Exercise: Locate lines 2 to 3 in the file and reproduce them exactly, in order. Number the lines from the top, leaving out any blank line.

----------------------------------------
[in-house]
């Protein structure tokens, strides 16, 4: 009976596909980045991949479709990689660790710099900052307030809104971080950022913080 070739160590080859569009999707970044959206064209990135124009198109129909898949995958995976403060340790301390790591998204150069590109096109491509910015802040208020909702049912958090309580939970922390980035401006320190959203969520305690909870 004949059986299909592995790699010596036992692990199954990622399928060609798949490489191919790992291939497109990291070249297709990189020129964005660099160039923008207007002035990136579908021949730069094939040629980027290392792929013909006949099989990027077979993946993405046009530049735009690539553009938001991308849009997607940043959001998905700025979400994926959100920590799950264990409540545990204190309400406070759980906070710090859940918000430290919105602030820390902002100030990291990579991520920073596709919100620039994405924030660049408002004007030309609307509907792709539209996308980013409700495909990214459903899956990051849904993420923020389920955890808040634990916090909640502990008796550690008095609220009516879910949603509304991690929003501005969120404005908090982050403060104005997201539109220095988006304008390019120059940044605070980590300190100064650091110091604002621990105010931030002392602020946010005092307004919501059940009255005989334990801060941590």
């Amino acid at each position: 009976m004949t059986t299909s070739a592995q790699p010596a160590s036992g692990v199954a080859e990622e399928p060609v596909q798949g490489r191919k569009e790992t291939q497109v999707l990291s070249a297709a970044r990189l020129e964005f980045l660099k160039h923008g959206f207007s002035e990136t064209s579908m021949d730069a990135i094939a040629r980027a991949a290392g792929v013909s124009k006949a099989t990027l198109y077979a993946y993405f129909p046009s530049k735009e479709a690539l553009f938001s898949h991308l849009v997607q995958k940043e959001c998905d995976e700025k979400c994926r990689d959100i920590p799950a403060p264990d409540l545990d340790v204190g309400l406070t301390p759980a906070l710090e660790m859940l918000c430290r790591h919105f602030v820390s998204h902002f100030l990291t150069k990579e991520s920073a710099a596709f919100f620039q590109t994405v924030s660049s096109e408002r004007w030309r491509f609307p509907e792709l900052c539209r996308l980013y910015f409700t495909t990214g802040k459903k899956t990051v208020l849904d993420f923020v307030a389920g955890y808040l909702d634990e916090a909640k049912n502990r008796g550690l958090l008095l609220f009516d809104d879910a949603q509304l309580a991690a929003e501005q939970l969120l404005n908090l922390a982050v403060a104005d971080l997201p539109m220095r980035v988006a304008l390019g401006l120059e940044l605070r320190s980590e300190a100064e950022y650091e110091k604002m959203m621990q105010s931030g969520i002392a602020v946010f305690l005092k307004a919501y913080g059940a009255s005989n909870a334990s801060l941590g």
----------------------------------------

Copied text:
């Protein structure tokens, strides 16, 4: 009976596909980045991949479709990689660790710099900052307030809104971080950022913080 070739160590080859569009999707970044959206064209990135124009198109129909898949995958995976403060340790301390790591998204150069590109096109491509910015802040208020909702049912958090309580939970922390980035401006320190959203969520305690909870 004949059986299909592995790699010596036992692990199954990622399928060609798949490489191919790992291939497109990291070249297709990189020129964005660099160039923008207007002035990136579908021949730069094939040629980027290392792929013909006949099989990027077979993946993405046009530049735009690539553009938001991308849009997607940043959001998905700025979400994926959100920590799950264990409540545990204190309400406070759980906070710090859940918000430290919105602030820390902002100030990291990579991520920073596709919100620039994405924030660049408002004007030309609307509907792709539209996308980013409700495909990214459903899956990051849904993420923020389920955890808040634990916090909640502990008796550690008095609220009516879910949603509304991690929003501005969120404005908090982050403060104005997201539109220095988006304008390019120059940044605070980590300190100064650091110091604002621990105010931030002392602020946010005092307004919501059940009255005989334990801060941590």
């Amino acid at each position: 009976m004949t059986t299909s070739a592995q790699p010596a160590s036992g692990v199954a080859e990622e399928p060609v596909q798949g490489r191919k569009e790992t291939q497109v999707l990291s070249a297709a970044r990189l020129e964005f980045l660099k160039h923008g959206f207007s002035e990136t064209s579908m021949d730069a990135i094939a040629r980027a991949a290392g792929v013909s124009k006949a099989t990027l198109y077979a993946y993405f129909p046009s530049k735009e479709a690539l553009f938001s898949h991308l849009v997607q995958k940043e959001c998905d995976e700025k979400c994926r990689d959100i920590p799950a403060p264990d409540l545990d340790v204190g309400l406070t301390p759980a906070l710090e660790m859940l918000c430290r790591h919105f602030v820390s998204h902002f100030l990291t150069k990579e991520s920073a710099a596709f919100f620039q590109t994405v924030s660049s096109e408002r004007w030309r491509f609307p509907e792709l900052c539209r996308l980013y910015f409700t495909t990214g802040k459903k899956t990051v208020l849904d993420f923020v307030a389920g955890y808040l909702d634990e916090a909640k049912n502990r008796g550690l958090l008095l609220f009516d809104d879910a949603q509304l309580a991690a929003e501005q939970l969120l404005n908090l922390a982050v403060a104005d971080l997201p539109m220095r980035v988006a304008l390019g401006l120059e940044l605070r320190s980590e300190a100064e950022y650091e110091k604002m959203m621990q105010s931030g969520i002392a602020v946010f305690l005092k307004a919501y913080g059940a009255s005989n909870a334990s801060l941590g």